With characters such as Sister Briony, Sister Philippa, and Sister Honey each providing some support and moments that help Clodagh with her own conflict. It is the Sister Ruth character that is one of the most interesting as she becomes a wild-card throughout the film. Early in the film when Clodagh talks to her superior, the superior suggests Ruth to be part of the team as a way for her to be active. Ruth starts off fine despite feeling ill but as the film progresses, she becomes more unstable in her love for Dean. While the tension between Dean and Clodagh is more about morality and motivations, there is a bit of sexual tension in a subtle manner as both know they can’t be together. Yet, it would provide Ruth to push buttons both sexually and morally leading to a clash between her and Clodagh.
The direction of Powell and Pressburger is truly magnificent not just in scope but also in setting a mood for the film. While it’s shot mostly inside a studio with some shots at a garden in England, there is something magical to the way Powell and Pressburger create something is a world that looks very different and big in the way they frame the film. Particularly this amazing overhead shot of the cliffs during the morning when a nun rings the bell. They also create something where the world the nuns live in is very unique where things seem calm but also unsettling. Notably a scene where Clodagh watches Joseph teaches words to other kids at the garden but Clodagh is filled with unease by what Joseph is saying because of what’s in the garden.
The sense of tension and melodrama do create something that is very heightened in its stylization that is played up by the fact that a couple of British actors play Indians in the film. While it might create some unease of having white British actors play Indians, it’s only because it’s part of this world that is a bit artificial and not a lot of things are real in the world that Powell and Pressburger create. What is real is the tension and the way they push buttons including a scene late in the film involving Ruth and Clodagh. It is there that sexual taboos are pushed but only in a subtle manner with Clodagh trying to remain in control as Ruth pushes her with just this simple thing as an act of defiance. The overall direction of Powell and Pressburger is sensational and mesmerizing as they create what is truly one of their great films.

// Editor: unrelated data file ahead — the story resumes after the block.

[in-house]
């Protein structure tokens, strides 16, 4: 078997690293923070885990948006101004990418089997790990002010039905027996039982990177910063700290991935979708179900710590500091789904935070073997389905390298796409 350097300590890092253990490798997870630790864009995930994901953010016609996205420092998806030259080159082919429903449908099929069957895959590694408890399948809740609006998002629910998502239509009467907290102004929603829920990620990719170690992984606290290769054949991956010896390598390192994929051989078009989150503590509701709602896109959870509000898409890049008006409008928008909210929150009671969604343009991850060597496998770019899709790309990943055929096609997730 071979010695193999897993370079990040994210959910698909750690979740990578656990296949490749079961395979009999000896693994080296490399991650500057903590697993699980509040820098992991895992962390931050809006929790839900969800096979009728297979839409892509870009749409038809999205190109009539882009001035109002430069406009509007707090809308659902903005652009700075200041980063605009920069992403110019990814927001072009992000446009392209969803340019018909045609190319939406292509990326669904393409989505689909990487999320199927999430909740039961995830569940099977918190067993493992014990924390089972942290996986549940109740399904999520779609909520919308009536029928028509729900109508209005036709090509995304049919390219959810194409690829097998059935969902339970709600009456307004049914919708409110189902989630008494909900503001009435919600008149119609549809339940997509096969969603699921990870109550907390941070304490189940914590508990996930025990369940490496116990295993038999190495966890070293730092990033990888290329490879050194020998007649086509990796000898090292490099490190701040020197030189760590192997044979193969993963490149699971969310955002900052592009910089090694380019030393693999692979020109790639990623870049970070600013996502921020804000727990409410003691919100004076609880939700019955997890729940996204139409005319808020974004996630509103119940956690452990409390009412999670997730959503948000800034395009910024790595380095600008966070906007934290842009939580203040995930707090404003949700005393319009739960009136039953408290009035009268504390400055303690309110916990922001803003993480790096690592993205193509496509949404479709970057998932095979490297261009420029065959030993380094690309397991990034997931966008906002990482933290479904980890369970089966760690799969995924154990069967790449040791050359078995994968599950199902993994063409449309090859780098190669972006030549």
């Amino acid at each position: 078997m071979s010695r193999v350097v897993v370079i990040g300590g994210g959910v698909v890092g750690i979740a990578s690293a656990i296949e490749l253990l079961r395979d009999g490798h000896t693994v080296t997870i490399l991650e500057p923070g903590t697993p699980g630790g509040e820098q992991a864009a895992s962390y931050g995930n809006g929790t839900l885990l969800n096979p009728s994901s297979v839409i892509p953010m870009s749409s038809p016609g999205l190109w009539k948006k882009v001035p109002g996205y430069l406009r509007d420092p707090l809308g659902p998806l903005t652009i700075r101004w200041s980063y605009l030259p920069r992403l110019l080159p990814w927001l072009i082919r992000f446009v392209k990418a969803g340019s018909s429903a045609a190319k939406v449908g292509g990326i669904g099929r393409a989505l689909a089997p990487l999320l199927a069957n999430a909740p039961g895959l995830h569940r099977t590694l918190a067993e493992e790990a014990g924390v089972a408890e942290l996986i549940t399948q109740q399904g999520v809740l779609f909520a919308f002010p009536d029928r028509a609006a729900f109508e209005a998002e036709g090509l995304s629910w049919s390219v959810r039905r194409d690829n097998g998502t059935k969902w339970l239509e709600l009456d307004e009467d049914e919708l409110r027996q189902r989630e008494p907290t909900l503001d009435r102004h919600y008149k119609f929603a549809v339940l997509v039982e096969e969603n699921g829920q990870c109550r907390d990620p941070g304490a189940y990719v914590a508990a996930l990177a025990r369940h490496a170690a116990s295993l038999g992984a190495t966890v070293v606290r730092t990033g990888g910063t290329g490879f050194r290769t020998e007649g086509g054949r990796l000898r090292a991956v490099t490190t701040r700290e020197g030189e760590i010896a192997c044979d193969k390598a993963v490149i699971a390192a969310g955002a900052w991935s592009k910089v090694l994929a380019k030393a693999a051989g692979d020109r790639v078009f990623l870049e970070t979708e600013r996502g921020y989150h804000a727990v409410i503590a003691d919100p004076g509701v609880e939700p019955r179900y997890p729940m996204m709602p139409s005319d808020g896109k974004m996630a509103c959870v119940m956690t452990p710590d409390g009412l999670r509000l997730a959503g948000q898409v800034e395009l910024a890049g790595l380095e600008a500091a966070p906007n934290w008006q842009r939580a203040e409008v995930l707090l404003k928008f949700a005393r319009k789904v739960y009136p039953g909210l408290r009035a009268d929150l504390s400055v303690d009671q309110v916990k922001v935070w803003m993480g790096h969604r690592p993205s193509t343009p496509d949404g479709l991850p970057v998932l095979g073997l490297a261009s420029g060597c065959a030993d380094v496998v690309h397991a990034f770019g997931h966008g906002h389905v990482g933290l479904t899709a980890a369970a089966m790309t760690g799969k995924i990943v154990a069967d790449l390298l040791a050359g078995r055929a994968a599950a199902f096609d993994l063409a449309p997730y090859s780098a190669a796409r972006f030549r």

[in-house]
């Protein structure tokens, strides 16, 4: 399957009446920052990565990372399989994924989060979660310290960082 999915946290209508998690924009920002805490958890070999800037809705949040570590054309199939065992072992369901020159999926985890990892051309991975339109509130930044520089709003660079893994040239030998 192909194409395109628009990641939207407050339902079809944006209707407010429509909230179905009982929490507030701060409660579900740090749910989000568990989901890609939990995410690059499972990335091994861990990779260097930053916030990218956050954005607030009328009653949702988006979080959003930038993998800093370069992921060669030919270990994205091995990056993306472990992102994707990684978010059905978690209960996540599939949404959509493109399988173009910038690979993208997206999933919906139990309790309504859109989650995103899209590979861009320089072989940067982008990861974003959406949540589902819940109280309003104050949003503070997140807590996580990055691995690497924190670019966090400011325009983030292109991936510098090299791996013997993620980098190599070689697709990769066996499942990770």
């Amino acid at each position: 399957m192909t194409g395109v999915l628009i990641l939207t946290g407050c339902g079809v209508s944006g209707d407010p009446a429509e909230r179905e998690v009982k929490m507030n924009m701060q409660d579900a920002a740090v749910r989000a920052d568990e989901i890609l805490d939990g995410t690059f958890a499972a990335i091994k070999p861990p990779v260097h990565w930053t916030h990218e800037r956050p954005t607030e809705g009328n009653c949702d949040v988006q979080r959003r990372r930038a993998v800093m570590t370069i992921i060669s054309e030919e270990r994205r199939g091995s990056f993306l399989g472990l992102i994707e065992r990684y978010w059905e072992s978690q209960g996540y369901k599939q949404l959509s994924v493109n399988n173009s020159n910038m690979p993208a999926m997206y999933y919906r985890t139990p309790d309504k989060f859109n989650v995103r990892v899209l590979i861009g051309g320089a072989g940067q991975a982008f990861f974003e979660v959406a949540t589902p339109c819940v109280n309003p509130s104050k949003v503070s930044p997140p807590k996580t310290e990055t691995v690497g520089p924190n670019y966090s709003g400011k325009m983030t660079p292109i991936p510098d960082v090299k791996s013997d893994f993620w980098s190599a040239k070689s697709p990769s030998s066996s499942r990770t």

Cinematographer Jack Cardiff does a spectacular job with the film‘s rich yet colorful cinematography made by Technicolor at the time it was made. Cardiff’s work is magical from the look that he creates for the Himalayan world with its bright green grass and plants to the heightened look of the skies. Cardiff also creates some amazing lighting schemes such as the shading and sunset lights to help set the dark mood including some amazing yet intimate scenes with very little light. Cardiff’s work is definitely the film’s true technical highlight from late, great cinematographer in the second of his three collaborations with Powell and Pressburger.
Editor Reginald Mills does an excellent job with the film’s editing as he creates a wonderful degree of style to help the film move at a nice, leisured pace. Mills also creates some amazing transitions in the use of dissolves, fade-outs, and straight cuts to help maintain the heightened tone of the film. Notably in the flashbacks and more dramatic scenes as Mills’ work is truly dazzling.
Production designer Alfred Junge does a fantastic job with the art direction in creating wonderful backdrops for the decayed palace while the look inside the palace such as the hall is beautiful. Other set pieces such as the chapel is truly amazing as the art direction is another of the film’s highlights. Costume designer Hein Heckroth does a stellar job with the costumes from the look of the nun‘s clothing to the regal yet posh look of the General and the Young General. The sound work of Stanley Lambourne does some fine work with the sound from the group of people around the palace to the intimacy in some of the rooms in the palace